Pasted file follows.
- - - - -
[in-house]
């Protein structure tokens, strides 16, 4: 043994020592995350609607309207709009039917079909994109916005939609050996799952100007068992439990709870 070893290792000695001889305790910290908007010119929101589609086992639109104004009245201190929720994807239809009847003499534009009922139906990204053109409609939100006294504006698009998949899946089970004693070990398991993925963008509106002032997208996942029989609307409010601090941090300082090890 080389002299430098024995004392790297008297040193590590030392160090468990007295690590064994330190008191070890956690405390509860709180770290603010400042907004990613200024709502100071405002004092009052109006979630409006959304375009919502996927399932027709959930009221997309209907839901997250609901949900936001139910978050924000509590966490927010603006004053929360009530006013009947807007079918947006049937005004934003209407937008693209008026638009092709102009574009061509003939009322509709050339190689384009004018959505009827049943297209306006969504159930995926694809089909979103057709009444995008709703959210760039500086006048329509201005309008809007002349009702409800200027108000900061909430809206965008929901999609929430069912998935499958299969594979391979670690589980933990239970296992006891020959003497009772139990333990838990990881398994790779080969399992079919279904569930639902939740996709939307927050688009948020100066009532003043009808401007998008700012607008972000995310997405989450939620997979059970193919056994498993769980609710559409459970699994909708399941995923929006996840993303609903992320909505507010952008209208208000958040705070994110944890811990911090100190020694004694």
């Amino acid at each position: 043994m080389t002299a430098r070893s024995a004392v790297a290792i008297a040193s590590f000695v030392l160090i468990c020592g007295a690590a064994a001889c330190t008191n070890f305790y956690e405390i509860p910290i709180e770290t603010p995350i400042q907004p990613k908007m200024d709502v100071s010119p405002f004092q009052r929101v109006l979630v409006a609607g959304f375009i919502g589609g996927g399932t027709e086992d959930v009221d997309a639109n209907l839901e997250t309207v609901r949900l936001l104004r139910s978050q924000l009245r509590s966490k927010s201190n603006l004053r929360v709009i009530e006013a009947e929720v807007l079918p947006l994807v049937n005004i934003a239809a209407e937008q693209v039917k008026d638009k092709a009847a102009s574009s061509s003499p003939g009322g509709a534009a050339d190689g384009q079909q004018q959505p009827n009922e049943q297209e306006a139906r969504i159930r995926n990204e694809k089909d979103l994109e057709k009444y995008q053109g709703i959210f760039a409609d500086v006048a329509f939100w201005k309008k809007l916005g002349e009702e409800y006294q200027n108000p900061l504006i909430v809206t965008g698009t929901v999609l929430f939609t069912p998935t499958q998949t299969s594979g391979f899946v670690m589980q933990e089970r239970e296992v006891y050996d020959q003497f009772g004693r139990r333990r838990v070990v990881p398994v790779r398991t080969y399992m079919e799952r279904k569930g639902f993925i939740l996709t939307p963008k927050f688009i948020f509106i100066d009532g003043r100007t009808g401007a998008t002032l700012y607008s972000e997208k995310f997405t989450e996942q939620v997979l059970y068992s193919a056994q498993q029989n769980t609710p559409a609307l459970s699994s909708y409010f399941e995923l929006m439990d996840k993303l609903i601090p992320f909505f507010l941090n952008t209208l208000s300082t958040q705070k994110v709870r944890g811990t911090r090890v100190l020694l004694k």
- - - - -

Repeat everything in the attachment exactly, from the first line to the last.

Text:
[in-house]
């Protein structure tokens, strides 16, 4: 043994020592995350609607309207709009039917079909994109916005939609050996799952100007068992439990709870 070893290792000695001889305790910290908007010119929101589609086992639109104004009245201190929720994807239809009847003499534009009922139906990204053109409609939100006294504006698009998949899946089970004693070990398991993925963008509106002032997208996942029989609307409010601090941090300082090890 080389002299430098024995004392790297008297040193590590030392160090468990007295690590064994330190008191070890956690405390509860709180770290603010400042907004990613200024709502100071405002004092009052109006979630409006959304375009919502996927399932027709959930009221997309209907839901997250609901949900936001139910978050924000509590966490927010603006004053929360009530006013009947807007079918947006049937005004934003209407937008693209008026638009092709102009574009061509003939009322509709050339190689384009004018959505009827049943297209306006969504159930995926694809089909979103057709009444995008709703959210760039500086006048329509201005309008809007002349009702409800200027108000900061909430809206965008929901999609929430069912998935499958299969594979391979670690589980933990239970296992006891020959003497009772139990333990838990990881398994790779080969399992079919279904569930639902939740996709939307927050688009948020100066009532003043009808401007998008700012607008972000995310997405989450939620997979059970193919056994498993769980609710559409459970699994909708399941995923929006996840993303609903992320909505507010952008209208208000958040705070994110944890811990911090100190020694004694």
């Amino acid at each position: 043994m080389t002299a430098r070893s024995a004392v790297a290792i008297a040193s590590f000695v030392l160090i468990c020592g007295a690590a064994a001889c330190t008191n070890f305790y956690e405390i509860p910290i709180e770290t603010p995350i400042q907004p990613k908007m200024d709502v100071s010119p405002f004092q009052r929101v109006l979630v409006a609607g959304f375009i919502g589609g996927g399932t027709e086992d959930v009221d997309a639109n209907l839901e997250t309207v609901r949900l936001l104004r139910s978050q924000l009245r509590s966490k927010s201190n603006l004053r929360v709009i009530e006013a009947e929720v807007l079918p947006l994807v049937n005004i934003a239809a209407e937008q693209v039917k008026d638009k092709a009847a102009s574009s061509s003499p003939g009322g509709a534009a050339d190689g384009q079909q004018q959505p009827n009922e049943q297209e306006a139906r969504i159930r995926n990204e694809k089909d979103l994109e057709k009444y995008q053109g709703i959210f760039a409609d500086v006048a329509f939100w201005k309008k809007l916005g002349e009702e409800y006294q200027n108000p900061l504006i909430v809206t965008g698009t929901v999609l929430f939609t069912p998935t499958q998949t299969s594979g391979f899946v670690m589980q933990e089970r239970e296992v006891y050996d020959q003497f009772g004693r139990r333990r838990v070990v990881p398994v790779r398991t080969y399992m079919e799952r279904k569930g639902f993925i939740l996709t939307p963008k927050f688009i948020f509106i100066d009532g003043r100007t009808g401007a998008t002032l700012y607008s972000e997208k995310f997405t989450e996942q939620v997979l059970y068992s193919a056994q498993q029989n769980t609710p559409a609307l459970s699994s909708y409010f399941e995923l929006m439990d996840k993303l609903i601090p992320f909505f507010l941090n952008t209208l208000s300082t958040q705070k994110v709870r944890g811990t911090r090890v100190l020694l004694k």